The Mahabharata of Krishna-Dwaipayana Vyasa, Volume 2 eBook

This eBook from the Gutenberg Project consists of approximately 2,393 pages of information about The Mahabharata of Krishna-Dwaipayana Vyasa, Volume 2.
cut off the bow of Karna’s hand along with the arrowy shower the latter had shot.  Karna then taking out another bow that was strong and capable of bearing a great strain and that was as large as Indra’s bow, drew it with great force.  Then Karna shot some foe-slaying shafts of golden wings at those sky-ranging Rakshasas.  Afflicted with those shafts, the large foes of broad chested Rakshasas looked agitated like a herd of wild elephants afflicted by a lion.  Destroying with his shafts those Rakshasas along with their steeds and diverse elephants, the puissant Karna looked like the divine Agni consuming all creatures at the time of the universal dissolution.  Having destroyed that Rakshasa host, the Suta’s son looked resplendent like the god Maheswara in heaven after having consumed the triple city (of the Asuras).  Among those thousands of kings on the Pandava side, O sire, there was not a single one, O monarch, that could even look at Karna then, save the mighty Ghatotkacha, that prince of Rakshasas, who was endued with terrible energy and strength, and who, inflamed with rage, then looked like Yama himself.  From his eyes, as he was excited with wrath, flames of fire seemed to emit, like blazing drops of oil from a couple of burning brands.  Striking his palm against palm and biting his nether lip, the Rakshasa was once more seen on a car that had been created by his illusion, and unto which were yoked a number of asses, looking like elephants and having the faces of Pisachas.  Excited with wrath, he addressed his driver, saying, ‘Bear me towards the Suta’s son.’  Then that foremost of car-warriors proceeded on that terrible-looking car of his, for once more fighting a single combat with the Suta’s son, O king!  The Rakshasa, excited with rage, hurled at the Suta’s son an Asani of Rudra’s workmanship, terrible and furnished with eight wheels.  Karna, placing his bow on his car, jumped down on the earth and seizing that Asani hurled it back at Ghatotkacha.  The latter, however, had quickly descended from his car (before the weapon could reach it).  The Asani, meanwhile, of great effulgence, having reduced the Raksha’s car to ashes, with it steeds, driver, and standard, piercing through the earth, disappeared within its bowels, at which the gods were filled with wonder.  Then all creatures applauded Karna, who, having jumped down from his car, had seized that Asani.  Having achieved that feat, Karna once more ascended his car.  The Suta’s sort, that scorcher of foes, then began to shoot his shafts.  Indeed, O giver of honours, there is none else amongst all living creatures who can accomplish what Karna accomplished in that frightful battle.  Struck by Karna with shafts like a mountain with torrents of rain, Ghatotkacha once more disappeared from the field of battle like the melting forms of vapour in the sky.  Contending in this way, the gigantic Rakshasa, that slayer of foes, destroyed the celestial weapons of Karna by means of his activity as also his power of illusion.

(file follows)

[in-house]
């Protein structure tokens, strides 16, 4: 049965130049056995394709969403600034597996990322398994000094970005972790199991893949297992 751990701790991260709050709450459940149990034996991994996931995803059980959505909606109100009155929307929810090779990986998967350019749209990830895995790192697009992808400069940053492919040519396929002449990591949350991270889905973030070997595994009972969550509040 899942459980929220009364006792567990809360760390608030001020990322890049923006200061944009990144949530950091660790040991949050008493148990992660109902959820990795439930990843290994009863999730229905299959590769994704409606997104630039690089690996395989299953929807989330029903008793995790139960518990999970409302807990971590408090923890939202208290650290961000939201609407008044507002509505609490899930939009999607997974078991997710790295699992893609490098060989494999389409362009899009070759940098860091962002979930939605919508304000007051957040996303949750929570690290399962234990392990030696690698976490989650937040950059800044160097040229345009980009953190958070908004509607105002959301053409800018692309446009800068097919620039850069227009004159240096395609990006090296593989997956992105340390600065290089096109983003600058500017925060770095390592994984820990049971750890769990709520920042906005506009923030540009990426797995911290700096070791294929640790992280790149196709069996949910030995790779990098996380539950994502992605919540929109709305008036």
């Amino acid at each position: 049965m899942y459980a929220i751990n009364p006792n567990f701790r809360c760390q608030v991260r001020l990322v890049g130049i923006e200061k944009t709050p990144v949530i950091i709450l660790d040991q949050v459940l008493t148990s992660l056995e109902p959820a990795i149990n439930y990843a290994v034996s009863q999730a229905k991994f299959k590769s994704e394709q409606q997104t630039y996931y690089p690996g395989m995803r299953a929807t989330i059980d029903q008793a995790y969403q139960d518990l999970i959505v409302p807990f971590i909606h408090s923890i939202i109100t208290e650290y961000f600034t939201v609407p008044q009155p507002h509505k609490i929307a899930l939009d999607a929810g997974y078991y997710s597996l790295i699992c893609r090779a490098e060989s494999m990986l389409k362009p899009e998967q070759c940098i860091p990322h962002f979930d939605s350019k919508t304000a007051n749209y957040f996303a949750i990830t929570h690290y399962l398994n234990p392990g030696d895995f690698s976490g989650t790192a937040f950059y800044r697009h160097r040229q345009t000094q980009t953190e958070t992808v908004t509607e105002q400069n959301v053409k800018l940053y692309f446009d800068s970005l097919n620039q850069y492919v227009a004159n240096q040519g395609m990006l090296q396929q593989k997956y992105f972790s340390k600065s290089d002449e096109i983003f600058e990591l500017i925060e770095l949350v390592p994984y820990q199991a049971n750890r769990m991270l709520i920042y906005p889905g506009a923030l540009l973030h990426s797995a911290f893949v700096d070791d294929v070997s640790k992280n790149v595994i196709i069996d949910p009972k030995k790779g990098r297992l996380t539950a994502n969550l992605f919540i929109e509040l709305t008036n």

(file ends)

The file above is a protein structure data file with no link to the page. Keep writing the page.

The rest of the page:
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The Mahabharata of Krishna-Dwaipayana Vyasa, Volume 2 from Project Gutenberg. Public domain.
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